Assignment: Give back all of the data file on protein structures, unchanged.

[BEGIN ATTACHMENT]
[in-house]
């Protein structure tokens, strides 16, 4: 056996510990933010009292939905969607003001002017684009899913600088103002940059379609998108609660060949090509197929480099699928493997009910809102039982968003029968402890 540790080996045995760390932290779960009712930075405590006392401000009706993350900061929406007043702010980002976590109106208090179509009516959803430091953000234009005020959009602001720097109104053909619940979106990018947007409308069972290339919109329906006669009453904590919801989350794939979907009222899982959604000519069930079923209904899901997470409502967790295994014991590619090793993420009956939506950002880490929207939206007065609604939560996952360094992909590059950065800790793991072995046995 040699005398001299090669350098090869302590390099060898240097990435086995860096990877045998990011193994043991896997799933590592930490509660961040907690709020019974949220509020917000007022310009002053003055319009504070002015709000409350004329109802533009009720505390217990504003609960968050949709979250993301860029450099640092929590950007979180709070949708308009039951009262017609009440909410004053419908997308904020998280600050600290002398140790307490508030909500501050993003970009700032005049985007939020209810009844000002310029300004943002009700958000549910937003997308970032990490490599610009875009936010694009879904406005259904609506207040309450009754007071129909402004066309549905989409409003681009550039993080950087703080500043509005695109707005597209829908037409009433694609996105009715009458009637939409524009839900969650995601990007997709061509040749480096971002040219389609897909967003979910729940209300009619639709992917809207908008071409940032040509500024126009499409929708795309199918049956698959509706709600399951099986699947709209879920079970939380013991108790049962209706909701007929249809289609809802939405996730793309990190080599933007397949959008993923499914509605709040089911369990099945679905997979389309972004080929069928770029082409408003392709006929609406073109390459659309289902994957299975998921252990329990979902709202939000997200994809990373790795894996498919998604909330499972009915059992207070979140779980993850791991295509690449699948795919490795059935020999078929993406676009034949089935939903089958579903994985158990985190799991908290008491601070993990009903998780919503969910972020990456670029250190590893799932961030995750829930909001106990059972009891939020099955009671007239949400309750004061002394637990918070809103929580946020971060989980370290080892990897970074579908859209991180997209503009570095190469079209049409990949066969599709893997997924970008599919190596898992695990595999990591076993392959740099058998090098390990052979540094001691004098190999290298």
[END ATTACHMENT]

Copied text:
[in-house]
């Protein structure tokens, strides 16, 4: 056996510990933010009292939905969607003001002017684009899913600088103002940059379609998108609660060949090509197929480099699928493997009910809102039982968003029968402890 540790080996045995760390932290779960009712930075405590006392401000009706993350900061929406007043702010980002976590109106208090179509009516959803430091953000234009005020959009602001720097109104053909619940979106990018947007409308069972290339919109329906006669009453904590919801989350794939979907009222899982959604000519069930079923209904899901997470409502967790295994014991590619090793993420009956939506950002880490929207939206007065609604939560996952360094992909590059950065800790793991072995046995 040699005398001299090669350098090869302590390099060898240097990435086995860096990877045998990011193994043991896997799933590592930490509660961040907690709020019974949220509020917000007022310009002053003055319009504070002015709000409350004329109802533009009720505390217990504003609960968050949709979250993301860029450099640092929590950007979180709070949708308009039951009262017609009440909410004053419908997308904020998280600050600290002398140790307490508030909500501050993003970009700032005049985007939020209810009844000002310029300004943002009700958000549910937003997308970032990490490599610009875009936010694009879904406005259904609506207040309450009754007071129909402004066309549905989409409003681009550039993080950087703080500043509005695109707005597209829908037409009433694609996105009715009458009637939409524009839900969650995601990007997709061509040749480096971002040219389609897909967003979910729940209300009619639709992917809207908008071409940032040509500024126009499409929708795309199918049956698959509706709600399951099986699947709209879920079970939380013991108790049962209706909701007929249809289609809802939405996730793309990190080599933007397949959008993923499914509605709040089911369990099945679905997979389309972004080929069928770029082409408003392709006929609406073109390459659309289902994957299975998921252990329990979902709202939000997200994809990373790795894996498919998604909330499972009915059992207070979140779980993850791991295509690449699948795919490795059935020999078929993406676009034949089935939903089958579903994985158990985190799991908290008491601070993990009903998780919503969910972020990456670029250190590893799932961030995750829930909001106990059972009891939020099955009671007239949400309750004061002394637990918070809103929580946020971060989980370290080892990897970074579908859209991180997209503009570095190469079209049409990949066969599709893997997924970008599919190596898992695990595999990591076993392959740099058998090098390990052979540094001691004098190999290298």